The cougar is up high in a yellow pine, hidden. I only see his misplaced paw print, formed when the mud was thick last spring. Now, the trail has dried into cracks, wrinkles in the earth, his movement of the past solidified. He won’t worry about me, the noisy one, whose feet crunch dry leaves below him, dried long before the last of summer appears.
The turf is so dry, it feels like ancient bread, hollow, a fragile dust. This dryness used to be spring flowers, but they’re not the reason I’m here. Their flakes, stick to my socks, scratch my ankles.
The grass copies the color of the sunset. No matter how good of a watcher you are, you can’t see the grass’s movement search for the sun. I didn’t come to search, but I ended up searching.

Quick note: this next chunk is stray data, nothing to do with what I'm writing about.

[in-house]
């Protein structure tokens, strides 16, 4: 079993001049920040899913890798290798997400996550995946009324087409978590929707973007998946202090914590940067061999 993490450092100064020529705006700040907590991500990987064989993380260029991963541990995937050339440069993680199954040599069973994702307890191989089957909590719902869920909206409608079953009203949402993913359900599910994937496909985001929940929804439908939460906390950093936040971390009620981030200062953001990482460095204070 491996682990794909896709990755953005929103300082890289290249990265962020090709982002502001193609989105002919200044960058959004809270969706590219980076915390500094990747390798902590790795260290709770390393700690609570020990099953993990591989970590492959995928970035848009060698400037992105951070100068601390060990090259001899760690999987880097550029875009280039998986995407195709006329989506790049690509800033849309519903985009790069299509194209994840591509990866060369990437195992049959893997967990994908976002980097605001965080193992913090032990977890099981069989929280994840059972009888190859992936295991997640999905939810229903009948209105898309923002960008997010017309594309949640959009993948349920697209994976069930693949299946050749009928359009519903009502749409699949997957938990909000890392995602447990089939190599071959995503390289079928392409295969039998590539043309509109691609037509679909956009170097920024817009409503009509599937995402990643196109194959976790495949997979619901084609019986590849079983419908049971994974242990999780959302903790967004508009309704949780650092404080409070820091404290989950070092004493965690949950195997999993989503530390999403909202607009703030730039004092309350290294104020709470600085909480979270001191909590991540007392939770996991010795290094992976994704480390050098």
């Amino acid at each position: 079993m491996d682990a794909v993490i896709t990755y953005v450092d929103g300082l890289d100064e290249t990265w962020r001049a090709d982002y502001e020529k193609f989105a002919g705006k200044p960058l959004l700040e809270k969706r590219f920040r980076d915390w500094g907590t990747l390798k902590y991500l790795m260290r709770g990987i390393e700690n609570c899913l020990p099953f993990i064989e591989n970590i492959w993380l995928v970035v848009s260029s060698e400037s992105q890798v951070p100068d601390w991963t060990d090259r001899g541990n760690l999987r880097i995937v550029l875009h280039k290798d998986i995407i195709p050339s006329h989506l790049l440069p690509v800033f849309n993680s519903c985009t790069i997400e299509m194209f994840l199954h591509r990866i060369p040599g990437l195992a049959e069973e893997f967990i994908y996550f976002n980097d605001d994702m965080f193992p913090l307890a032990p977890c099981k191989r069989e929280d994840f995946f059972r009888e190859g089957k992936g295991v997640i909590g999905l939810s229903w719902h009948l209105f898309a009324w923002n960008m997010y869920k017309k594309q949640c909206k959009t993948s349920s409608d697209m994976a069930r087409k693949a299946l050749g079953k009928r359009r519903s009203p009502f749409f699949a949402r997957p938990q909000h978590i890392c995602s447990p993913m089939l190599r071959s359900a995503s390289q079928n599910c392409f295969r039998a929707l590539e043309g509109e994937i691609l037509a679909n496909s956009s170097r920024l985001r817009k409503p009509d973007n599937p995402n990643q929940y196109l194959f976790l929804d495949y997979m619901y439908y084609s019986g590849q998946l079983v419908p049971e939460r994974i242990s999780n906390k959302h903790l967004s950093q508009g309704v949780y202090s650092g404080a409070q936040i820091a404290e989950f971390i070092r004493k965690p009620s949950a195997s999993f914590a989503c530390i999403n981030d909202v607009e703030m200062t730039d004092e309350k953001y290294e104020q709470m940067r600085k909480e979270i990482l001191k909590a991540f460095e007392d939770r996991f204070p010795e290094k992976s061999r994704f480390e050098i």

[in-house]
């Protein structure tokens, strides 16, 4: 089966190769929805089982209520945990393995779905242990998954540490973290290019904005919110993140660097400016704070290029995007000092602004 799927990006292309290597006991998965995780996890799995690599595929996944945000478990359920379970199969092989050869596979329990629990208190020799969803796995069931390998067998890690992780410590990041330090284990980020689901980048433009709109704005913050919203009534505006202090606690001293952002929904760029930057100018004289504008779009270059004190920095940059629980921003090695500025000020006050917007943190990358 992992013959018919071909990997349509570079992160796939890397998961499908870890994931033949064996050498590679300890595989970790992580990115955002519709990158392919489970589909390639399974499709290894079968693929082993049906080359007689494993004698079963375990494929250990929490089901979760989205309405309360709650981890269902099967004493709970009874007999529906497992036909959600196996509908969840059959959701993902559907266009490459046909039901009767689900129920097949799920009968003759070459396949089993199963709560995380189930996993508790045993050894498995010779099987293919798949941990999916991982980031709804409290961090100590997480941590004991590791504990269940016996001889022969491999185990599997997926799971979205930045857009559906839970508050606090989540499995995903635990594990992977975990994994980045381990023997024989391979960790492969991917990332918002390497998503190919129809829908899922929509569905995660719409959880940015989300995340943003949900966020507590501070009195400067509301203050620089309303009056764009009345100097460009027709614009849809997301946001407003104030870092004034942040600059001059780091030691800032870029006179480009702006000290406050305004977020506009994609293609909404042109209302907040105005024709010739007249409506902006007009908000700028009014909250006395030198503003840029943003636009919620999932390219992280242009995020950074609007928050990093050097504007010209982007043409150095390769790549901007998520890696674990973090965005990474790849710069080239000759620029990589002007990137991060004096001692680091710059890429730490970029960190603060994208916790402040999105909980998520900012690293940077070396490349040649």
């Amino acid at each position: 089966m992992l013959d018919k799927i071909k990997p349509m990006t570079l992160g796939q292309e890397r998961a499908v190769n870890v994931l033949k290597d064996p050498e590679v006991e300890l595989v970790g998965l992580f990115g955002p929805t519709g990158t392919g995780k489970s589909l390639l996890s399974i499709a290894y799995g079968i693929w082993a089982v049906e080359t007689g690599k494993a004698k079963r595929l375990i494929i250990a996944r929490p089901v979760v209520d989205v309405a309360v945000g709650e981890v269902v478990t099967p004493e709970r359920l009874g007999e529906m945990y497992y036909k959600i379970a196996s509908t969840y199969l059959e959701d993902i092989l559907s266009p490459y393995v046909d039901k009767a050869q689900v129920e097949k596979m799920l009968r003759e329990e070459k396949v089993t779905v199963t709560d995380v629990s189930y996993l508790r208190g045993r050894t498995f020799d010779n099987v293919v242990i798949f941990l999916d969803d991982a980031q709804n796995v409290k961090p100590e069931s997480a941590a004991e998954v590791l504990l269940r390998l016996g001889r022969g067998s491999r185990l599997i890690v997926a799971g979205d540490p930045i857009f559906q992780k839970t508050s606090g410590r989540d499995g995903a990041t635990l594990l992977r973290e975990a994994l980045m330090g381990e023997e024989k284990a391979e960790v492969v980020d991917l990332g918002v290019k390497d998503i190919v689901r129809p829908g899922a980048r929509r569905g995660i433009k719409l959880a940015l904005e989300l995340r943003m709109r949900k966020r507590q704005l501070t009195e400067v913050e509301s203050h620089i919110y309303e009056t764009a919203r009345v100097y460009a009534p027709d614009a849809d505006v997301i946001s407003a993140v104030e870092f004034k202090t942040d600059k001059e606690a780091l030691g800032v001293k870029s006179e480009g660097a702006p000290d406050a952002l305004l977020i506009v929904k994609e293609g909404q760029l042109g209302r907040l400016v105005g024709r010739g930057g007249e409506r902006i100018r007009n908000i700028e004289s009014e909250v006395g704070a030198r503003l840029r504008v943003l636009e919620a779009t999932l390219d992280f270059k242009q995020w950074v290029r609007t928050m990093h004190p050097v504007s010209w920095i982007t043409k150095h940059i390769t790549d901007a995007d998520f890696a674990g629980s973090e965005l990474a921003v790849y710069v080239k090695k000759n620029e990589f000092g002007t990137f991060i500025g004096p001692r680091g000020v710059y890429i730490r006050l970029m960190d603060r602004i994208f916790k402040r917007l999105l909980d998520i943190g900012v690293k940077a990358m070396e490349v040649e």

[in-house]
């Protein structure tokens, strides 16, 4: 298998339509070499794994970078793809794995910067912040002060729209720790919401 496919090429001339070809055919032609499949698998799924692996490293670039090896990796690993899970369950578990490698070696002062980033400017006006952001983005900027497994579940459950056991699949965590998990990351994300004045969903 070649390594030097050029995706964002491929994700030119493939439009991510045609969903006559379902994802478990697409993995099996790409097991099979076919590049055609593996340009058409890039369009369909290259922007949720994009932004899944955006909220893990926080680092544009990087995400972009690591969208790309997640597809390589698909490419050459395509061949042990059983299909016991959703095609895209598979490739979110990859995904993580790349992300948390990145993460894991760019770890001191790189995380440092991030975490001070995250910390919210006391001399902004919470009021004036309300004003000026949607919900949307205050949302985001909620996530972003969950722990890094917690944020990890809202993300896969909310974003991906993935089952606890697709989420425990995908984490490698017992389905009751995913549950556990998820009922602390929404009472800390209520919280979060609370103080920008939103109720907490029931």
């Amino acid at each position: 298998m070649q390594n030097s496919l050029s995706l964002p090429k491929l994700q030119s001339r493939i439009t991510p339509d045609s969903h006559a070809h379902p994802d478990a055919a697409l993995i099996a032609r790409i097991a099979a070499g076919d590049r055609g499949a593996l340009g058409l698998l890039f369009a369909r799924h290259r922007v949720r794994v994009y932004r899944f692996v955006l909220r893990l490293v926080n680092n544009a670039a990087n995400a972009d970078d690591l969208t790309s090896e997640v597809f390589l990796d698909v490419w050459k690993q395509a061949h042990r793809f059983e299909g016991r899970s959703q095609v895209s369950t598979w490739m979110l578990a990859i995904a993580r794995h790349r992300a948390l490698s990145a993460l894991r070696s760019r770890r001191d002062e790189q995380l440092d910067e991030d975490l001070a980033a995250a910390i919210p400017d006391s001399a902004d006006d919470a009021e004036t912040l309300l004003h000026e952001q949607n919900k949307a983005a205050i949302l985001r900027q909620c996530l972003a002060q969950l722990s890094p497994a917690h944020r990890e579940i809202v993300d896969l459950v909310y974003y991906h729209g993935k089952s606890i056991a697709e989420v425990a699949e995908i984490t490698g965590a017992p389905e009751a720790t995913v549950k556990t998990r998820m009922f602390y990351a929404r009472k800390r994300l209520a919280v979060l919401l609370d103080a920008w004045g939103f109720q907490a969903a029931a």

Breaking their way out of the sky, Adams, Hood, St. Helens, listening, still. This isn’t what I thought I’d find, yet I’ve found them. Sometimes I worry about the movement of the sun, which is my movement, really, the earth’s movement.
The cougar will come down from the yellow pine at dusk, when it’s hard to see him. He is the color of the sunset. He will use the sound of dry flowers and shallow grasses. When the coming night quiets the wind, he will search for the slightest movements.
(Click on mage to enlarge. Title: River Of Grass. Photo taken near The Dalles Oregon)